Aspasia Tsaoussi (AUTh): Facebook, Privacy and the Challenges of Protecting Minors on Social Networking Sites. From The New Yorker, a woman’s place: Can Sheryl Sandberg upend Silicon Valley’s male-dominated culture? From Business Week, why Facebook needs Sheryl Sandberg: Mark Zuckerberg's second-in-command provides "adult supervision" at the company, trying to keep growth at an optimum level. Investigating Facebook: Shane Witnov on the ethics of using social networking websites in legal investigations. David Soskin on what (not) to do to succeed online, and how to learn from Google and Facebook. The Rise and Inglorious Fall of Myspace: It once promised to redefine music, politics, dating, and pop culture; Rupert Murdoch fell in love with it — then everything fell apart. Social media confronts us with how little control we have over our public identity, which is put into play and reinterpreted and tossed around while we watch. Life As a Stock Photo: Social media makes it seem natural and validating that one could consider selling one's snapshots to marketers and publishers so that they could be used for some commercial purpose. Here are 5 reasons Twitter isn't actually overthrowing governments. Mind control and the Internet: A review of World Wide Mind: The Coming Integration of Humanity, Machines, and the Internet by Michael Chorost, The Filter Bubble: What the Internet Is Hiding from You by Eli Pariser (and more and more and more) and You Are Not a Gadget: A Manifesto by Jaron Lanier. Some traditional critics would have you believe the Internet is an intellectual wasteland — they are so wrong. Blogmanship: How to win arguments on the Internet without really knowing what you are talking about.
Liyakat Takim (McMaster): The Ground Zero Mosque Controversy: Implications for American Islam. From State of Nature, smoke and mirrors: John Ripton on national debt and economic recovery. Peter Diamond, Goodwin Liu, Dawn Johnsen: Why can't Obama get his nominees confirmed? Divine Inspiration: How Catholicism made Marshall McLuhan one of the twentieth century’s freest and finest thinkers. The most pronounced development in banking today is that executives have become bolder as their business has gotten worse. Re-Assassination of Trotsky: A review in a leading journal identifies numerous errors in a widely praised biography — Scott McLemee goes in search of some answers. Joseph Stiglitz on the ideological crisis of Western capitalism. Daily Kos: A look at how Markos Moulitsas's website changed politics. All they want is the truth: At an unconventional convention in Atlanta in February, conspiracy theorists, UFO researchers, alternative medicine advocates, new patriots, and paranormalists came together to share their “alternative knowledge” with one another and the world. If you want to understand why cutting the deficit is so hard, you can’t do much better than to look at the Business Roundtable. Kevin Drum on how "deficit reduction" = spending cuts on social programs for the young and the poor. Paul Campos on Casey Anthony and Dominique Strauss-Kahn: How their cases show the system works.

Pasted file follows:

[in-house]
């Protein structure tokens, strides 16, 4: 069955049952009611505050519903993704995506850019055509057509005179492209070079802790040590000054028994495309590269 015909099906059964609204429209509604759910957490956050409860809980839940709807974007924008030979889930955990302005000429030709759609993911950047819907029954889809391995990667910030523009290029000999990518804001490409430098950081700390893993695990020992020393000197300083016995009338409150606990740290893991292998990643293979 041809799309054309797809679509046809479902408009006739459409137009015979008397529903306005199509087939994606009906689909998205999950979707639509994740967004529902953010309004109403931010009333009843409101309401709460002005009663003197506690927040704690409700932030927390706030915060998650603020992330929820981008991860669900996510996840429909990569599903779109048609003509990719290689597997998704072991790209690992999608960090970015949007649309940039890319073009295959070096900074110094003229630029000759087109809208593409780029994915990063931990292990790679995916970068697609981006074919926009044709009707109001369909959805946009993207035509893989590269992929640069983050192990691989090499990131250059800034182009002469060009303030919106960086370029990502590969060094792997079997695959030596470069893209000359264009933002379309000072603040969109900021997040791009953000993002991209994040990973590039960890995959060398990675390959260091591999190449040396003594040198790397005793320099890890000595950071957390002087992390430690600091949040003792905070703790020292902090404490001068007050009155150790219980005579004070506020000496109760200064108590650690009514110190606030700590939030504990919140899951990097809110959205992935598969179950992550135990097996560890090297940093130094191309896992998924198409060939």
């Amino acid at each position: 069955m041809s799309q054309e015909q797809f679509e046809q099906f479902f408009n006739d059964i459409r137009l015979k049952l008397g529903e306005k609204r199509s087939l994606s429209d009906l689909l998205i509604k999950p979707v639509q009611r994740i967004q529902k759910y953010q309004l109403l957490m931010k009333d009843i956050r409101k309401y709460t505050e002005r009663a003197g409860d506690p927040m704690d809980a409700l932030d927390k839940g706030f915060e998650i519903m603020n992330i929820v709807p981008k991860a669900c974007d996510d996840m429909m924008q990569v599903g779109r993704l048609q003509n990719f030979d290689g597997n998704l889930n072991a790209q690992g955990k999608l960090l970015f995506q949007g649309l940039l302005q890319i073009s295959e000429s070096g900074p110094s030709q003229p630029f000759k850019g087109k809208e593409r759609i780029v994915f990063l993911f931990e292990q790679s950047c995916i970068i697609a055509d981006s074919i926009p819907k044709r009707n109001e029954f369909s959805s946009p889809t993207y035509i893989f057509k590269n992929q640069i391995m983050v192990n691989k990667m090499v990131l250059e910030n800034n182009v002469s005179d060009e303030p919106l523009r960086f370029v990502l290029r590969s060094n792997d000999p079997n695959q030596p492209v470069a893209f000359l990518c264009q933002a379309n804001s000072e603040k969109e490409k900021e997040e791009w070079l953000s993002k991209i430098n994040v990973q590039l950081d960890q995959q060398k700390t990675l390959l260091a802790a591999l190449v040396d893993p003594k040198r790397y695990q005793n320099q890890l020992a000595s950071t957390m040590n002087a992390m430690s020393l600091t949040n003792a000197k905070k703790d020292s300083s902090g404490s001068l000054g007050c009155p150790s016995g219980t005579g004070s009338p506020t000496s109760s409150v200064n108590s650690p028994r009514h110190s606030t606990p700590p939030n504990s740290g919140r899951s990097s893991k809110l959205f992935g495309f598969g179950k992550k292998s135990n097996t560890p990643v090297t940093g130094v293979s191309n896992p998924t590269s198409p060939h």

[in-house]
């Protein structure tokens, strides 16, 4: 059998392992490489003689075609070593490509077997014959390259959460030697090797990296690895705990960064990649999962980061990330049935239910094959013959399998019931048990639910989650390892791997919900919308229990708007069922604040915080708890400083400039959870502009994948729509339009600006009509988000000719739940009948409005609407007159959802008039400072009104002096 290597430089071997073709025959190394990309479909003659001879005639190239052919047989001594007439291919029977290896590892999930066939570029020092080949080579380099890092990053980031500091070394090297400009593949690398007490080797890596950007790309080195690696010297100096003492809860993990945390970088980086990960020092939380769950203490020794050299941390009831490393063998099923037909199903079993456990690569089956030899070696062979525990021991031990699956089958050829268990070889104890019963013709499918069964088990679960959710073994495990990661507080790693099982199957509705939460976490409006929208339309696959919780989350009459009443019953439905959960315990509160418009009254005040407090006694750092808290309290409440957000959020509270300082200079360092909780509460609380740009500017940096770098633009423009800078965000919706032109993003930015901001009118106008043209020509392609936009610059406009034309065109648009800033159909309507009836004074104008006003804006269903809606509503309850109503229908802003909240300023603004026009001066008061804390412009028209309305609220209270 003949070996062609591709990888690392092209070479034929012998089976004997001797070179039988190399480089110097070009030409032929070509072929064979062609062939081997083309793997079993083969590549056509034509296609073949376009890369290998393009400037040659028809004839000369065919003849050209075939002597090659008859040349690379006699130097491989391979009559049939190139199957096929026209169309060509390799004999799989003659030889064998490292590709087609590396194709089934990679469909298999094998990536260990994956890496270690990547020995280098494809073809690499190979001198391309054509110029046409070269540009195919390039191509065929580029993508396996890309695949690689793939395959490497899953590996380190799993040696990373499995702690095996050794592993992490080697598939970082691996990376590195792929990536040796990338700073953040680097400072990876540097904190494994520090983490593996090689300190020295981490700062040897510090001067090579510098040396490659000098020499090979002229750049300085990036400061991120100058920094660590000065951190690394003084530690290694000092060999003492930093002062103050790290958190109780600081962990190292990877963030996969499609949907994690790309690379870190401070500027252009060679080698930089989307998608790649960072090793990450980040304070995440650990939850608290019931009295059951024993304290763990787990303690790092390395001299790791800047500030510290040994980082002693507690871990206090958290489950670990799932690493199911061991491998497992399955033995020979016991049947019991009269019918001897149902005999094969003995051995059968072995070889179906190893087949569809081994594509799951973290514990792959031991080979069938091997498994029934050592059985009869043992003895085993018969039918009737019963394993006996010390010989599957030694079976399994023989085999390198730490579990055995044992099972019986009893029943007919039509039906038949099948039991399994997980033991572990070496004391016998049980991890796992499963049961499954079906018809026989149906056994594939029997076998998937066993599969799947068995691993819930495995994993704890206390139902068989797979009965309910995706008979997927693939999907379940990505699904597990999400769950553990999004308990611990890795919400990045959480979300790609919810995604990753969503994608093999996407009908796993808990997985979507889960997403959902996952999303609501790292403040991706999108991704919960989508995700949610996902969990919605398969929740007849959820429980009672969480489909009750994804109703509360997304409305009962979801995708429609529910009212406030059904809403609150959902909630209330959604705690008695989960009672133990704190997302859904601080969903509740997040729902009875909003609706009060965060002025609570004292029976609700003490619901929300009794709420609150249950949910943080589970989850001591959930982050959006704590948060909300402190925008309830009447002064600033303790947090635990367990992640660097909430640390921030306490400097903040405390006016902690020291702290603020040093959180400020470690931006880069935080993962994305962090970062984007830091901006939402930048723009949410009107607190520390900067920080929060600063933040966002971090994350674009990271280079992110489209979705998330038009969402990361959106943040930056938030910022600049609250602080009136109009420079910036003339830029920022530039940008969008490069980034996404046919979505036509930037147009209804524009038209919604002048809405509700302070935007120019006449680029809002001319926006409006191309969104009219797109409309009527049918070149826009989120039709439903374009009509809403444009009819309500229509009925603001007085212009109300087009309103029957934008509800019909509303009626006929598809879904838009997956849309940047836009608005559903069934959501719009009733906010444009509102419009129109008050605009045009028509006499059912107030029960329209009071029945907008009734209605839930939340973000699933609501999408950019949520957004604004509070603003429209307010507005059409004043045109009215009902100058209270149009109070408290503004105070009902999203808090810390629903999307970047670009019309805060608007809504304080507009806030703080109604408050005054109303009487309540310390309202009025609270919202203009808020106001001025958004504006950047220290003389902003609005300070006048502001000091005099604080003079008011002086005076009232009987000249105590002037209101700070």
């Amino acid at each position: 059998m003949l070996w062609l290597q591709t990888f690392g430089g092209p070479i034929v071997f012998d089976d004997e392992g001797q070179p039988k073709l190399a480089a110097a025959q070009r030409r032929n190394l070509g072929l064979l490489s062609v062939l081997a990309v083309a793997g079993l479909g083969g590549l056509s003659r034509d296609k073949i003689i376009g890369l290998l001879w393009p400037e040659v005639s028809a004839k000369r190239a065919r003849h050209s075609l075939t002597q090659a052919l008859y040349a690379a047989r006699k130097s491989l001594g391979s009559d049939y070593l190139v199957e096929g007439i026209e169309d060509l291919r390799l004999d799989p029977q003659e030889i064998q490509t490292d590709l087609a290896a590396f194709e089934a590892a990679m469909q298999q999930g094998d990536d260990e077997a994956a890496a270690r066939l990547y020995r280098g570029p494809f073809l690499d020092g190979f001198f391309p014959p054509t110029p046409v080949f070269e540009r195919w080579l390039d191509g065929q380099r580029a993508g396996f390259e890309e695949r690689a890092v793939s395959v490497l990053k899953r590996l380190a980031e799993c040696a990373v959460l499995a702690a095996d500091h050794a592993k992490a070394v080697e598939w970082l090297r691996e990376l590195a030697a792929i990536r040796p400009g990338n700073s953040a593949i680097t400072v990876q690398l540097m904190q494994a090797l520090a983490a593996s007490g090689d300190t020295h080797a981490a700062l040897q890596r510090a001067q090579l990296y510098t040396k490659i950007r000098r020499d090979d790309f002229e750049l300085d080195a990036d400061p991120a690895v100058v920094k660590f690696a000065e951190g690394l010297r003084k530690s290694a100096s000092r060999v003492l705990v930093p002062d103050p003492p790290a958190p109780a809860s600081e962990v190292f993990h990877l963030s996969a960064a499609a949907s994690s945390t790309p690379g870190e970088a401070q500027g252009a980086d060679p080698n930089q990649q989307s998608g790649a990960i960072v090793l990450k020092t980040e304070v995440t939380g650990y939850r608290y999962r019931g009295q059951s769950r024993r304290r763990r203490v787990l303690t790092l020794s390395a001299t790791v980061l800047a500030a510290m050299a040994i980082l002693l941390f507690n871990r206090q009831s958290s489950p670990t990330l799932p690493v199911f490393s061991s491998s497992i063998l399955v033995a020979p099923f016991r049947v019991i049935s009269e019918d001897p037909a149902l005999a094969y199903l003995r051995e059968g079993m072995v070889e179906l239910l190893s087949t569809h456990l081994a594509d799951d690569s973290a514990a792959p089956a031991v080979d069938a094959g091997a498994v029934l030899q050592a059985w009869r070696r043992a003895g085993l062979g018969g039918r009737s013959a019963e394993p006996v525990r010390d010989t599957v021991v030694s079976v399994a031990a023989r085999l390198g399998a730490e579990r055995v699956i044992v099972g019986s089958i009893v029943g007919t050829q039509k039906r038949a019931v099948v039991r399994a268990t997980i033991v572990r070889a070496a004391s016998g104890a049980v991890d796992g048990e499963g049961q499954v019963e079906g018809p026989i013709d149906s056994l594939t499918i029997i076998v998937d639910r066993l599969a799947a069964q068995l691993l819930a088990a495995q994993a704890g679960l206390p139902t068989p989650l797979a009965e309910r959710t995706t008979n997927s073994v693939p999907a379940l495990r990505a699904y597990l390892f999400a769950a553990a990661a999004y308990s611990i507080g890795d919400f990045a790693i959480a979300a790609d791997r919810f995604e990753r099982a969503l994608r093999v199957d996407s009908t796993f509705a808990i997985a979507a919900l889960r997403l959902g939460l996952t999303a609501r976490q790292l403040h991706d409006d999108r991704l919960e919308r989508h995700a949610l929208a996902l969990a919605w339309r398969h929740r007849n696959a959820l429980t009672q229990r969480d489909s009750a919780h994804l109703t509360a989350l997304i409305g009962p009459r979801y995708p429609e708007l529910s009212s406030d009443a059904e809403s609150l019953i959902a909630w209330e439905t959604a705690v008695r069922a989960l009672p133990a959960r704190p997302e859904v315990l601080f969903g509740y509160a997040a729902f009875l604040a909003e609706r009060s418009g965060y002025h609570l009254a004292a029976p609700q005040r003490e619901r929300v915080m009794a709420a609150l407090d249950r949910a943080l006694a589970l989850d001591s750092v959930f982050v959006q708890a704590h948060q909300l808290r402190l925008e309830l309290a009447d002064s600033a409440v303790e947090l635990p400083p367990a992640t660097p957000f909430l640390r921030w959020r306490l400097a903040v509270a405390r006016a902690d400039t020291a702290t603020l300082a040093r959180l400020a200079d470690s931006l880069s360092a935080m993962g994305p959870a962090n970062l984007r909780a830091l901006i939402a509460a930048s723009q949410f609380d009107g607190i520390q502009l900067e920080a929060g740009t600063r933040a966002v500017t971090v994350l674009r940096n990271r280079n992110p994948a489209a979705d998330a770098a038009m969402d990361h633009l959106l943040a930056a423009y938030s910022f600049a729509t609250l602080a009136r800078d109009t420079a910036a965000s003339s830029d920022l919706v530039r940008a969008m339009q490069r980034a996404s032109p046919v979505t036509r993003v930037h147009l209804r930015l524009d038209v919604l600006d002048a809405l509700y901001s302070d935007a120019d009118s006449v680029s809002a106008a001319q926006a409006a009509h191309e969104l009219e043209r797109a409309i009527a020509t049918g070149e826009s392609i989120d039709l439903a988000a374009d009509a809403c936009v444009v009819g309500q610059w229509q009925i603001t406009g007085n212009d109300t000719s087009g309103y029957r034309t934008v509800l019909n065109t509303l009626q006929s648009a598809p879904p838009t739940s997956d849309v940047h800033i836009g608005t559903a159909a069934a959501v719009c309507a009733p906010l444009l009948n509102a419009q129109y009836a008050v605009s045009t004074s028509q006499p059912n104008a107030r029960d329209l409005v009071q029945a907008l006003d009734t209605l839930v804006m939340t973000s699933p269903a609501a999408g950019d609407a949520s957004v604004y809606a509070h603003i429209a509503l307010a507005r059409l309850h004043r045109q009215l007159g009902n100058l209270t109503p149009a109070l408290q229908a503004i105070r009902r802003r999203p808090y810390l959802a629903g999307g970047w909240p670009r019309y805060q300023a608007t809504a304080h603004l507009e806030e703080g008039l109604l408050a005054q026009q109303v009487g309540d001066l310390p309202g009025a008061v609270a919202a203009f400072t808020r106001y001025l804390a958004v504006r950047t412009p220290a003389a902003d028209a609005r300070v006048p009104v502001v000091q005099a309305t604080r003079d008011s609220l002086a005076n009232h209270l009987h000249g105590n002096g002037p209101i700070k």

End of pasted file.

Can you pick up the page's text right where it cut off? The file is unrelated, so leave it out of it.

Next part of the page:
The first chapter from A Cooperative Species: Human Reciprocity and Its Evolution by Samuel Bowles and Herbert Gintis. Paleogenomic Puzzles: DNA sequences of extinct hominins could rewrite human ancestry. A new study casts new light on the intermingling and migration of European, Middle Eastern and African populations since ancient times. An Amazonian tribe has been discovered that has no concept of time or dates, scientists say. Blood may not always be thicker than water, if a controversial finding from one of the world's best-preserved Stone Age settlements is to be believed. Research finds humans are evolving more slowly than previously predicted. Were you born selfish? An interview with Frans de Waal. Are we built to run barefoot? Humans may have been built to run barefoot, but we did not evolve to run barefoot with bad form. A review of The Wild Life of Our Bodies: Predators, Parasites, and Partners That Shape Who We Are Today by Rob Dunn. Humans and why they triumphed: How did one ape 45,000 years ago happen to turn into a planet dominator? The answer lies in an epochal collision of creativity. A thirst for fairness and an innate distaste for hierarchical extremes may have helped Homo sapiens survive. Social Darwinism: A review of How Many Friends Does One Person Need? Dunbar’s Number and Other Evolutionary Quirks by Robin Dunbar. The Human Skin Condition: Mother Nature gave us pimples, and then she made us self-conscious about them. Early members of the genus Homo, possibly direct ancestors of people today, may have evolved in Asia and then gone to Africa, not vice versa as many scientists have assumed. An interview with Mark Changizi, author of Harnessed: How Language and Music Mimicked Nature and Transformed Ape to Man. A look at amazing hunter-gatherer societies still in existence.